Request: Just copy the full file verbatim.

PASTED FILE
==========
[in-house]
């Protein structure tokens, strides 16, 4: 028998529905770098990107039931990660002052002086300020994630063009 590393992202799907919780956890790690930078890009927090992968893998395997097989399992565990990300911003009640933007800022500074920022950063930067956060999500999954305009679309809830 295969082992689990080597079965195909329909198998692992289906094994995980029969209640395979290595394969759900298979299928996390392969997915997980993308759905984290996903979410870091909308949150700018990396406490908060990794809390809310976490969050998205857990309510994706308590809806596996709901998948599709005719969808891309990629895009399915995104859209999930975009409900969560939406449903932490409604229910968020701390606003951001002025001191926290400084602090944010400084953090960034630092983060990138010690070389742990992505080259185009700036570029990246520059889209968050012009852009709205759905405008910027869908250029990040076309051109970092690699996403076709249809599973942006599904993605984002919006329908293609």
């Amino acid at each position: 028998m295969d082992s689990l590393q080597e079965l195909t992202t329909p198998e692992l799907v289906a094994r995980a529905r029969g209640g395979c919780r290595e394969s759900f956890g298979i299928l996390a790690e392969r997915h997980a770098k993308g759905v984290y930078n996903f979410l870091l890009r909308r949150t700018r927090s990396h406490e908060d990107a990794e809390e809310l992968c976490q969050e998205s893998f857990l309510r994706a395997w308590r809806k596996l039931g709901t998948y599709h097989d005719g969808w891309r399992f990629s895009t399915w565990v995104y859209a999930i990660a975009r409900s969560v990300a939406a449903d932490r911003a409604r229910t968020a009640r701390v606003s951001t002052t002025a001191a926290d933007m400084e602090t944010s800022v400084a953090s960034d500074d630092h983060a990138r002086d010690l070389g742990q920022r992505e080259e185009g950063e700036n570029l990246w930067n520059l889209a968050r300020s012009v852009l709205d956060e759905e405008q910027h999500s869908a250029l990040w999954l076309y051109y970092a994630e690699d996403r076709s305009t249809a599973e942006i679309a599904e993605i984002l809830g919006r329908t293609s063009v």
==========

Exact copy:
[in-house]
């Protein structure tokens, strides 16, 4: 028998529905770098990107039931990660002052002086300020994630063009 590393992202799907919780956890790690930078890009927090992968893998395997097989399992565990990300911003009640933007800022500074920022950063930067956060999500999954305009679309809830 295969082992689990080597079965195909329909198998692992289906094994995980029969209640395979290595394969759900298979299928996390392969997915997980993308759905984290996903979410870091909308949150700018990396406490908060990794809390809310976490969050998205857990309510994706308590809806596996709901998948599709005719969808891309990629895009399915995104859209999930975009409900969560939406449903932490409604229910968020701390606003951001002025001191926290400084602090944010400084953090960034630092983060990138010690070389742990992505080259185009700036570029990246520059889209968050012009852009709205759905405008910027869908250029990040076309051109970092690699996403076709249809599973942006599904993605984002919006329908293609």
């Amino acid at each position: 028998m295969d082992s689990l590393q080597e079965l195909t992202t329909p198998e692992l799907v289906a094994r995980a529905r029969g209640g395979c919780r290595e394969s759900f956890g298979i299928l996390a790690e392969r997915h997980a770098k993308g759905v984290y930078n996903f979410l870091l890009r909308r949150t700018r927090s990396h406490e908060d990107a990794e809390e809310l992968c976490q969050e998205s893998f857990l309510r994706a395997w308590r809806k596996l039931g709901t998948y599709h097989d005719g969808w891309r399992f990629s895009t399915w565990v995104y859209a999930i990660a975009r409900s969560v990300a939406a449903d932490r911003a409604r229910t968020a009640r701390v606003s951001t002052t002025a001191a926290d933007m400084e602090t944010s800022v400084a953090s960034d500074d630092h983060a990138r002086d010690l070389g742990q920022r992505e080259e185009g950063e700036n570029l990246w930067n520059l889209a968050r300020s012009v852009l709205d956060e759905e405008q910027h999500s869908a250029l990040w999954l076309y051109y970092a994630e690699d996403r076709s305009t249809a599973e942006i679309a599904e993605i984002l809830g919006r329908t293609s063009v």